Nick Gilbo always dreamed of playing Division I college football against the best players in the country. That dream came true in a big way Aug. 31 when the former Moriah High School gridder and his University of Buffalo teammates faced Ohio State.
Nick Gilbo always dreamed of playing Division I college football against the best players in the country.
That dream came true in a big way Aug. 31 when the former Moriah High School gridder and his University of Buffalo teammates faced Ohio State — ranked second in the country — at the famed “Horseshoe,” the home field of the Buckeyes, in front of 100,000 fans and a national television audience.
The Bulls dropped a 40-20 decision in a game that was closer than most expected. While disappointed to lose, Gilbo has a life-time memory.
“I heard a lot of people say I wasn’t big enough, I wasn’t fast enough,” Gilbo said. “I just wanted to play football. That’s my dream — to play football. Every time I step on the field I give it my all. I’ve worked hard and my dream is coming true.”
Gilbo made an impact in the Ohio State game, his first career Division I contest. The linebacker had four tackles, three unassisted, a sack for a 7-yard loss and he forced a Buckeye fumble.
In the second quarter Gilbo stuffed an Ohio State back on a 4th-and-1 play at midfield.
“I got up all excited,” he recalled. “I said to myself, “I belong here. I can play with these guys.’”
Gilbo wasn’t the only one excited.
“It didn’t seem real, watching my son on national television,” said Becki Gilbo, Nick’s mother. “Our living room was full of family and friends watching every play. It was great.”
While mom was unable to make the trek to Columbus, Ohio, for the game, Nick’s father, Pete, and brother, Nate, were on hand along with some friends.
“My husband and sons have been involved in football their entire lives,” Becki said. “For them to see Nick play at Ohio State was a great experience.”
Gilbo will get another chance to play top-flight competition Sept. 7 when Buffalo travel to Waco, Texas, to face No. 23 Baylor.
It’s believed Gilbo is the only area gridder to play Division I football.
Gilbo was an all-state linebacker and fullback at Moriah High School. He led the Vikings to the state Class D championship game as a sophomore and a junior. The club reached the state semifinals his senior season.
“There’s nothing like Moriah football,” Gilbo said. “That whole experience — Friday night under the lights at Linney Field; everyone in town coming out — is really special. There’s nothing like Moriah football.”
Playing for Coach Don Tesar at Moriah helped make Gilbo a Division I player, he said.
“Moriah definitely helped prepare me for this level of competition,” Gilbo said. “I really learned a lot playing in Moriah.”
Gilbo graduated from Moriah 2011. With no Division I scholarship offers he went to Hudson Valley Community College, where he played the 2011 season.
“It was a good experience,” Gilbo recalled. “I had to work hard for every rep. The competition was very good.”
When he got an offer to attend the University of Buffalo as a walk on (non-scholarship player), he jumped at the chance. He redshirted last season and played on the Bulls’ scout team — the reserves who mimic the opposition in practice.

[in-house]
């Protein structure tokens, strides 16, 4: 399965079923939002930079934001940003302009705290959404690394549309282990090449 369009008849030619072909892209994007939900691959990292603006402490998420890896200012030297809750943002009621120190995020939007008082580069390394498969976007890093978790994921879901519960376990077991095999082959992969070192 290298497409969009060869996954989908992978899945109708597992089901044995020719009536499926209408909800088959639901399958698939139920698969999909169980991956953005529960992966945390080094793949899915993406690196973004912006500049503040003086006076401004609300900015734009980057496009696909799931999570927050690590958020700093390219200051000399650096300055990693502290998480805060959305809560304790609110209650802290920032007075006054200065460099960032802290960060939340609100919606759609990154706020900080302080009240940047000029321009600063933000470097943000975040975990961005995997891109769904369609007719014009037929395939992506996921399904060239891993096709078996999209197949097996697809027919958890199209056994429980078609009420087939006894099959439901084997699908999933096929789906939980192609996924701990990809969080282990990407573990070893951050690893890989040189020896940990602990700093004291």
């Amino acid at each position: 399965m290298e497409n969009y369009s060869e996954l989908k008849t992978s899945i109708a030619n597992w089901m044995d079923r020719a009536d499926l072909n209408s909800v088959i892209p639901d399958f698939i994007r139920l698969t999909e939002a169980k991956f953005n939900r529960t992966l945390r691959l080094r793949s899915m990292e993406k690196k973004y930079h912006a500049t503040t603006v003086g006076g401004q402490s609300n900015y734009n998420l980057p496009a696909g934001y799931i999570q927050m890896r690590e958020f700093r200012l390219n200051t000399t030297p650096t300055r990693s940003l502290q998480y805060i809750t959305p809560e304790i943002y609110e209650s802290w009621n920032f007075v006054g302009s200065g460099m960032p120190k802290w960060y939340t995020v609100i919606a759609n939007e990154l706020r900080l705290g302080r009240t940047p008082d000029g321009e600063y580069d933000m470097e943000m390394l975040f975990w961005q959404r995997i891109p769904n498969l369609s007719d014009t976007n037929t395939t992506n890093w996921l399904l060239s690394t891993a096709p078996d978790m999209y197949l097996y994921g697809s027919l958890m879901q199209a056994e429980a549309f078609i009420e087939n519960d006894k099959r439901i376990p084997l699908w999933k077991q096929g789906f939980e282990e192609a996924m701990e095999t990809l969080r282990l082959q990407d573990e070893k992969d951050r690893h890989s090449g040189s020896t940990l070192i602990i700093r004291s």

“That was different, knowing I couldn’t play in any games,” Gilbo said. “But I worked hard to give the starting offense a good look at what was coming on Saturday. The scout team is important; those players are as important as anyone on the team.”
This past off season Gilbo trained relentlessly preparing for summer camp. When the Bulls began practice in August Gilbo got noticed.
“I worked my tail off the entire off season and all of summer camp,” he said. “I gave it everything I had, every drill, every play.”
Gilbo was still a walk on, paying his own way to school. That all changed when the Bulls closed their pre-season camp. Head Coach Jeff Quinn awarded Gilbo a scholarship.
“Nick is a competitor,” Quinn said. “You see it in his prep and drill work. He has a deep passion for the game. Nick has really made himself stick out with our coaching staff.”
The scholarship means a lot to Gilbo. It pays for his college education and certifies him as Division I player.
“It’s been a long journey, but I never gave up the dream of playing Division I football,” Gilbo said. “It really means a lot that my coaches recognized the work I’ve put in.”
Gilbo, at 6-foot-1 and 220 pounds, is sharing an inside linebacker spot with Lee Skinner, another Bull. They rotate between defensive series to keep fresh people on the field.
“It a good rotation, a good system,” he said. “Coach always wants fresh people on the field.”
Playing national college powers like Ohio State and Baylor is a long way from playing at Moriah.
“When we flew to Ohio State it was the first time I’d ever been on an airplane,” Gilbo said. “You really feel special, like you’re playing at the top level.
“To play at Ohio State was unbelievable,” he continued. “I’d never seen that many people and it was the loudest place I’ve ever been. You try to tune all that out when you’re on the field, you try to have tunnel vision, but you know it’s special. I was mind blowing; just crazy.”
Gilbo believes his Buffalo team has the potential to have a special season in 2013. The Bulls hope to compete for the Mid-American Conference championship and a trip to a bowl game.
“Our goal is to get to the MAC championship game and see what happens,” Gilbo said. “I think we can do that.”